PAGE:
Friday, April 8. 2011
People who need a cup of coffee - or three - to get through the day may be genetically predisposed to crave caffeine, according to a new study led by researchers at the Harvard School of Public Health.
Researchers have identified two genes associated with caffeine consumption, according to reports, both of which are involved in the breakdown of caffeine in the liver. People who have certain variations of those genes, known as CYP1A2 AND AHR, are able to metabolize the stimulant more efficiently than those who don't have it, which scientists say may increase their tolerance.
"It turns out that your liver, more than your brain, determines daily caffeine intake," said the study's senior author Dr. Neil Caporaso of the National Cancer Institute.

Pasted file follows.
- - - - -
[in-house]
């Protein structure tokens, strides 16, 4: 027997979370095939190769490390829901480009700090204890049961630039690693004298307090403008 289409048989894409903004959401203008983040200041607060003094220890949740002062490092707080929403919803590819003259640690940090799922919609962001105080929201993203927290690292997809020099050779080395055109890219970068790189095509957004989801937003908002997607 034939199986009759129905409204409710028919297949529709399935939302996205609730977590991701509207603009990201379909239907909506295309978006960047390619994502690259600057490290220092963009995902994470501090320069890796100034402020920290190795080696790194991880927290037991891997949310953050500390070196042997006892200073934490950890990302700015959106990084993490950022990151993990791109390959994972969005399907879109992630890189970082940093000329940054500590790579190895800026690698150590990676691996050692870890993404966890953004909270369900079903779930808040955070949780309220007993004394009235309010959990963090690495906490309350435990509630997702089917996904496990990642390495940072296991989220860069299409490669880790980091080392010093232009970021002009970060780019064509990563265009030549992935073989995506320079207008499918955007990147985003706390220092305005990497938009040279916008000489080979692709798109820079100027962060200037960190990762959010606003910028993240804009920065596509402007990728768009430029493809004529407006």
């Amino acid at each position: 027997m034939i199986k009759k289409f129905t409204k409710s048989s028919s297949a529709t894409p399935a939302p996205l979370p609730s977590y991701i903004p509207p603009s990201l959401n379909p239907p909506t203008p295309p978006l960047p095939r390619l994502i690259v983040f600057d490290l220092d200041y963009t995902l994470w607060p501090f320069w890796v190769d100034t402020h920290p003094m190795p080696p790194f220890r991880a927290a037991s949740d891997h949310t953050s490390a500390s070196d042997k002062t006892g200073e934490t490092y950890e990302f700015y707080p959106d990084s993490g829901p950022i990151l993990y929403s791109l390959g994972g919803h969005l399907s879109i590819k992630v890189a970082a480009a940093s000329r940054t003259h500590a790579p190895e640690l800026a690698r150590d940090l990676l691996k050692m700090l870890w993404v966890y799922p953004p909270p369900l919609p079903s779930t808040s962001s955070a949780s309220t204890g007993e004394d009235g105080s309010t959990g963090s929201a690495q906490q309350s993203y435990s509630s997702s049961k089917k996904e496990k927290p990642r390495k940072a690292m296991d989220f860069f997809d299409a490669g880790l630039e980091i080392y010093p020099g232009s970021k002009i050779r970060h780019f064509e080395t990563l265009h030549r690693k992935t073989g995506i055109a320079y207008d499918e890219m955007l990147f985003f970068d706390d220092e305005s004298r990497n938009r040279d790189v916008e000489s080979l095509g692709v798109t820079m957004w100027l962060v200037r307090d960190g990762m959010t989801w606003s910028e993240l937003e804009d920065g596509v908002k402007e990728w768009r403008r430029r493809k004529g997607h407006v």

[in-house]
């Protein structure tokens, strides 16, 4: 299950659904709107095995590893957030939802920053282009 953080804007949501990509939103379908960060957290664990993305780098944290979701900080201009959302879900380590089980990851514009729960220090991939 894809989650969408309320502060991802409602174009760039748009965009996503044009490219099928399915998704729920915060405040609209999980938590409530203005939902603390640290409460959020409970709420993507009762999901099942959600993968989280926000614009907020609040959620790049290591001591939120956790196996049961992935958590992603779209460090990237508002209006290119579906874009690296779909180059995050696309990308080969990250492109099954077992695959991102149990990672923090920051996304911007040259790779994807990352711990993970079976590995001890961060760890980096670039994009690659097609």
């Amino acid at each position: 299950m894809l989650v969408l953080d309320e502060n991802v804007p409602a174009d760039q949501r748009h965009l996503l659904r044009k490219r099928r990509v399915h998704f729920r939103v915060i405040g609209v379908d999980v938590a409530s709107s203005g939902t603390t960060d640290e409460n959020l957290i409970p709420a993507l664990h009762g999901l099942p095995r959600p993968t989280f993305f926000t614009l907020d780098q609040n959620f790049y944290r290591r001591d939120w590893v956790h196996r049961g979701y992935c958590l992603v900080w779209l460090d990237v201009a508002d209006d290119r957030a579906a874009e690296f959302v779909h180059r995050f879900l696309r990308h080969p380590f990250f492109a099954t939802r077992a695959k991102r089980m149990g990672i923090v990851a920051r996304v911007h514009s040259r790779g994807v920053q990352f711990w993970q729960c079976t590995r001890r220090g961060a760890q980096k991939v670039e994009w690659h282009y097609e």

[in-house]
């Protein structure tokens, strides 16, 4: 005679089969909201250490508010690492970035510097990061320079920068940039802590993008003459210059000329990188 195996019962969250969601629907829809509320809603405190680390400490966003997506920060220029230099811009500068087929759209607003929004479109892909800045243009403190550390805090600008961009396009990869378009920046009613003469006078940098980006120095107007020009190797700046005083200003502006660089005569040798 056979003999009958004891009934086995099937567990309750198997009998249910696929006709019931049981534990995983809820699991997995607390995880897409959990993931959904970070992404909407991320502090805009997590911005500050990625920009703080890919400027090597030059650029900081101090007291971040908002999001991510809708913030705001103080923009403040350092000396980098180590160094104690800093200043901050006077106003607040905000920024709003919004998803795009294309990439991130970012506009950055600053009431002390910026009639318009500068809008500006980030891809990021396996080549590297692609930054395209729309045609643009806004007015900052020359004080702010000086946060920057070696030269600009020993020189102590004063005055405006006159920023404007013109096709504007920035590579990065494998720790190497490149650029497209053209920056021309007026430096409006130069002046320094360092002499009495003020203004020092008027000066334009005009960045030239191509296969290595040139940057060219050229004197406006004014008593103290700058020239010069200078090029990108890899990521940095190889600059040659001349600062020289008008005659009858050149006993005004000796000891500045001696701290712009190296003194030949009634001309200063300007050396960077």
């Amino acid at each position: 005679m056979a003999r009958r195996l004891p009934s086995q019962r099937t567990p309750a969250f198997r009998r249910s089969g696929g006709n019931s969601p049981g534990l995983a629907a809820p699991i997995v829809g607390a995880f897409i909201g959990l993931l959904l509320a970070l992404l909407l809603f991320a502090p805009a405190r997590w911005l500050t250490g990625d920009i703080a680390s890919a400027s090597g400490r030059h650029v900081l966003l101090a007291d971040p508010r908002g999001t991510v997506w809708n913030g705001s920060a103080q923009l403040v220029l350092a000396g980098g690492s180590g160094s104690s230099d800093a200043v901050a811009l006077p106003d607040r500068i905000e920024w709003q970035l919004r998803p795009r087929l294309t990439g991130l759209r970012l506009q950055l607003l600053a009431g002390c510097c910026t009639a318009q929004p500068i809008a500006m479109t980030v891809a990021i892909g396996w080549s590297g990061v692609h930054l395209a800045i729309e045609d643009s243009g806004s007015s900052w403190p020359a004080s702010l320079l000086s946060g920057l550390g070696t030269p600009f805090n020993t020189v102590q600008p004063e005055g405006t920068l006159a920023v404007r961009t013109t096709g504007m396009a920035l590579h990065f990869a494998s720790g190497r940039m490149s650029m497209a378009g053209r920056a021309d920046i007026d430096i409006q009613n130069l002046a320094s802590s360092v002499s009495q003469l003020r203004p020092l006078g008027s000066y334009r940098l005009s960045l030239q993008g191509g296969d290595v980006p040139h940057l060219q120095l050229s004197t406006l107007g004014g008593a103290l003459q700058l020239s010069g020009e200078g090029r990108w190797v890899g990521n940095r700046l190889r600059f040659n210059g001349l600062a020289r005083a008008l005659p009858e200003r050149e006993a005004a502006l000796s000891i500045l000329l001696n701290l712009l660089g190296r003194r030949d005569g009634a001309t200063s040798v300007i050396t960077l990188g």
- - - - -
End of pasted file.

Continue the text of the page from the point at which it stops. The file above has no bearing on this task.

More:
In a study of 47,000 adults across the U.S., researchers found that individuals with those genetic markers usually consumed about 40 more milligrams of caffeine than people with who did not have it, equal to one-third of a cup of coffee or an eight-ounce can of Coke.
Fortunately, jonesing for caffeine may have some health benefits. A recent study from the American Heart Association discovered that women who drank more than one cup of coffee - which is rich in antioxidants - per day had almost a 25 percent reduced chance of developing a stroke.
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